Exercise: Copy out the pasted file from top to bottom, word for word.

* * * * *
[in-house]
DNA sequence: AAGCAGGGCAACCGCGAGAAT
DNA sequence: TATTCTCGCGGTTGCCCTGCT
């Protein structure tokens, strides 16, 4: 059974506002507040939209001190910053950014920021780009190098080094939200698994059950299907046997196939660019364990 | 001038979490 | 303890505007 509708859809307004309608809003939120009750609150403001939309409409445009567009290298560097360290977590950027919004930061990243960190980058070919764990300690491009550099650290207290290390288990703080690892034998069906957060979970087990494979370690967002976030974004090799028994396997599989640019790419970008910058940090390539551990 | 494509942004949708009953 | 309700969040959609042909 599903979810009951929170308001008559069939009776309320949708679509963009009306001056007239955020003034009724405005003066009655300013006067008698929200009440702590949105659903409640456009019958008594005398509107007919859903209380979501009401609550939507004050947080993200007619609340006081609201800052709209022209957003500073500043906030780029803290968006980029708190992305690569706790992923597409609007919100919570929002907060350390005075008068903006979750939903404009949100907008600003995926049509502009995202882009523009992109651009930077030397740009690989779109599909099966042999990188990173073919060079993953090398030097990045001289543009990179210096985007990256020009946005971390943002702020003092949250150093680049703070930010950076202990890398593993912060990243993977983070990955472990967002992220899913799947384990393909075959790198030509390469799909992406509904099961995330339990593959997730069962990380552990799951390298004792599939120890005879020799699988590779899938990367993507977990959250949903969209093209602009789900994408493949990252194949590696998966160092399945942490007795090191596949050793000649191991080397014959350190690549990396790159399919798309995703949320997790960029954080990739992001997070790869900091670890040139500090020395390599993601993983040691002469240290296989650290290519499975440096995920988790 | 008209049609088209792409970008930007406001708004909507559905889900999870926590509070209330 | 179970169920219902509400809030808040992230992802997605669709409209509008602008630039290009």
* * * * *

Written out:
[in-house]
DNA sequence: AAGCAGGGCAACCGCGAGAAT
DNA sequence: TATTCTCGCGGTTGCCCTGCT
């Protein structure tokens, strides 16, 4: 059974506002507040939209001190910053950014920021780009190098080094939200698994059950299907046997196939660019364990 | 001038979490 | 303890505007 509708859809307004309608809003939120009750609150403001939309409409445009567009290298560097360290977590950027919004930061990243960190980058070919764990300690491009550099650290207290290390288990703080690892034998069906957060979970087990494979370690967002976030974004090799028994396997599989640019790419970008910058940090390539551990 | 494509942004949708009953 | 309700969040959609042909 599903979810009951929170308001008559069939009776309320949708679509963009009306001056007239955020003034009724405005003066009655300013006067008698929200009440702590949105659903409640456009019958008594005398509107007919859903209380979501009401609550939507004050947080993200007619609340006081609201800052709209022209957003500073500043906030780029803290968006980029708190992305690569706790992923597409609007919100919570929002907060350390005075008068903006979750939903404009949100907008600003995926049509502009995202882009523009992109651009930077030397740009690989779109599909099966042999990188990173073919060079993953090398030097990045001289543009990179210096985007990256020009946005971390943002702020003092949250150093680049703070930010950076202990890398593993912060990243993977983070990955472990967002992220899913799947384990393909075959790198030509390469799909992406509904099961995330339990593959997730069962990380552990799951390298004792599939120890005879020799699988590779899938990367993507977990959250949903969209093209602009789900994408493949990252194949590696998966160092399945942490007795090191596949050793000649191991080397014959350190690549990396790159399919798309995703949320997790960029954080990739992001997070790869900091670890040139500090020395390599993601993983040691002469240290296989650290290519499975440096995920988790 | 008209049609088209792409970008930007406001708004909507559905889900999870926590509070209330 | 179970169920219902509400809030808040992230992802997605669709409209509008602008630039290009």